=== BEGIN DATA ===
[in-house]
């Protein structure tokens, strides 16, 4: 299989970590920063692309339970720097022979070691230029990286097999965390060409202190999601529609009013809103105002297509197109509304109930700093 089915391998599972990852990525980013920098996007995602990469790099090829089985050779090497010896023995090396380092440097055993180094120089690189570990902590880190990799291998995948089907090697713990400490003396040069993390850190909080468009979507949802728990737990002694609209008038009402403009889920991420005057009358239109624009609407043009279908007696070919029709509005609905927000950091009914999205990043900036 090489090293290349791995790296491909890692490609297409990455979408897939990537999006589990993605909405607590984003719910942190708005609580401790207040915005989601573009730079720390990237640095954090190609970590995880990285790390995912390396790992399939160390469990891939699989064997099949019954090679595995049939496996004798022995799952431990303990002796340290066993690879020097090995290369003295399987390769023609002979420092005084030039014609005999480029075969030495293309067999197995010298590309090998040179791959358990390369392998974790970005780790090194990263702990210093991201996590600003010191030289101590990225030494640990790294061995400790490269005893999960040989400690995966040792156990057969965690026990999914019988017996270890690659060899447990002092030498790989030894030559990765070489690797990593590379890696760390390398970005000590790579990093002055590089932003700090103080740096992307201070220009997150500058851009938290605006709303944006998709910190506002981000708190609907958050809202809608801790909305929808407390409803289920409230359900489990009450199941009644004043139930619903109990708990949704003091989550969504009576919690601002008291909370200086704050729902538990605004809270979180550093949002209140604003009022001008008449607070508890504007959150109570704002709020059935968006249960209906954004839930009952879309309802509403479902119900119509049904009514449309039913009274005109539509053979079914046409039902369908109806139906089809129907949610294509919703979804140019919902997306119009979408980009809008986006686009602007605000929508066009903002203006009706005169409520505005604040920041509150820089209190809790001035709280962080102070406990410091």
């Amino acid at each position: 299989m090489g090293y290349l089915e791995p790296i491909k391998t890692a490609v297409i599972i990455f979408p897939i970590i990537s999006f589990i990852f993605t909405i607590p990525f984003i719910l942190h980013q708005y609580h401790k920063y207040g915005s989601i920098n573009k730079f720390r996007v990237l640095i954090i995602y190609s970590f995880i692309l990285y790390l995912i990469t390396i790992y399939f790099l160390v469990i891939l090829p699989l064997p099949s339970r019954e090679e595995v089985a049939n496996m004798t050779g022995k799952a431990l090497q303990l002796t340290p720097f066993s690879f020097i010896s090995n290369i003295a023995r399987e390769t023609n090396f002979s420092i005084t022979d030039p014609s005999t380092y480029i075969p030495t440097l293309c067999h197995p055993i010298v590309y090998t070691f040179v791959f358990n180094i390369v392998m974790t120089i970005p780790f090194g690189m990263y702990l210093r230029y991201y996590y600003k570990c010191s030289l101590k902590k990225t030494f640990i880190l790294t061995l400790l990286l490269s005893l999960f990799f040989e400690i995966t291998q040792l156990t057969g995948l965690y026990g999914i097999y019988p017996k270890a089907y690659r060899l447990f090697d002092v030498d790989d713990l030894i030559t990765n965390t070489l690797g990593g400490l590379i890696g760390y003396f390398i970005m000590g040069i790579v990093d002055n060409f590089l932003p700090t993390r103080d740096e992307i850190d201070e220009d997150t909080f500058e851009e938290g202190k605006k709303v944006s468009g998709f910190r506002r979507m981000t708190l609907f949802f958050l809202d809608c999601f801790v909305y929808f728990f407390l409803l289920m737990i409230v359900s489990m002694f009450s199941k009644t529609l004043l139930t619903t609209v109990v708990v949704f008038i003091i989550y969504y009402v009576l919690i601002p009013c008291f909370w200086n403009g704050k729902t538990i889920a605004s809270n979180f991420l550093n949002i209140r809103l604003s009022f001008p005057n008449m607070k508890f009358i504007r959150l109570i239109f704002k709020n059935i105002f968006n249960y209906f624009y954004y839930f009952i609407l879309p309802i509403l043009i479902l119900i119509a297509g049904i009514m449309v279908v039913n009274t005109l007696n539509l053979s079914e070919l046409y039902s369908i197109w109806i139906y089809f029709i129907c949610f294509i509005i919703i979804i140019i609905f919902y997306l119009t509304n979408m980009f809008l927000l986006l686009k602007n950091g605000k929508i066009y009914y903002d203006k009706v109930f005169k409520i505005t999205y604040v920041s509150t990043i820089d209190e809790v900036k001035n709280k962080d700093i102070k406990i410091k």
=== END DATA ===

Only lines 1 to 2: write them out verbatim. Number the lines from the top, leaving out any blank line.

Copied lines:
[in-house]
């Protein structure tokens, strides 16, 4: 299989970590920063692309339970720097022979070691230029990286097999965390060409202190999601529609009013809103105002297509197109509304109930700093 089915391998599972990852990525980013920098996007995602990469790099090829089985050779090497010896023995090396380092440097055993180094120089690189570990902590880190990799291998995948089907090697713990400490003396040069993390850190909080468009979507949802728990737990002694609209008038009402403009889920991420005057009358239109624009609407043009279908007696070919029709509005609905927000950091009914999205990043900036 090489090293290349791995790296491909890692490609297409990455979408897939990537999006589990993605909405607590984003719910942190708005609580401790207040915005989601573009730079720390990237640095954090190609970590995880990285790390995912390396790992399939160390469990891939699989064997099949019954090679595995049939496996004798022995799952431990303990002796340290066993690879020097090995290369003295399987390769023609002979420092005084030039014609005999480029075969030495293309067999197995010298590309090998040179791959358990390369392998974790970005780790090194990263702990210093991201996590600003010191030289101590990225030494640990790294061995400790490269005893999960040989400690995966040792156990057969965690026990999914019988017996270890690659060899447990002092030498790989030894030559990765070489690797990593590379890696760390390398970005000590790579990093002055590089932003700090103080740096992307201070220009997150500058851009938290605006709303944006998709910190506002981000708190609907958050809202809608801790909305929808407390409803289920409230359900489990009450199941009644004043139930619903109990708990949704003091989550969504009576919690601002008291909370200086704050729902538990605004809270979180550093949002209140604003009022001008008449607070508890504007959150109570704002709020059935968006249960209906954004839930009952879309309802509403479902119900119509049904009514449309039913009274005109539509053979079914046409039902369908109806139906089809129907949610294509919703979804140019919902997306119009979408980009809008986006686009602007605000929508066009903002203006009706005169409520505005604040920041509150820089209190809790001035709280962080102070406990410091």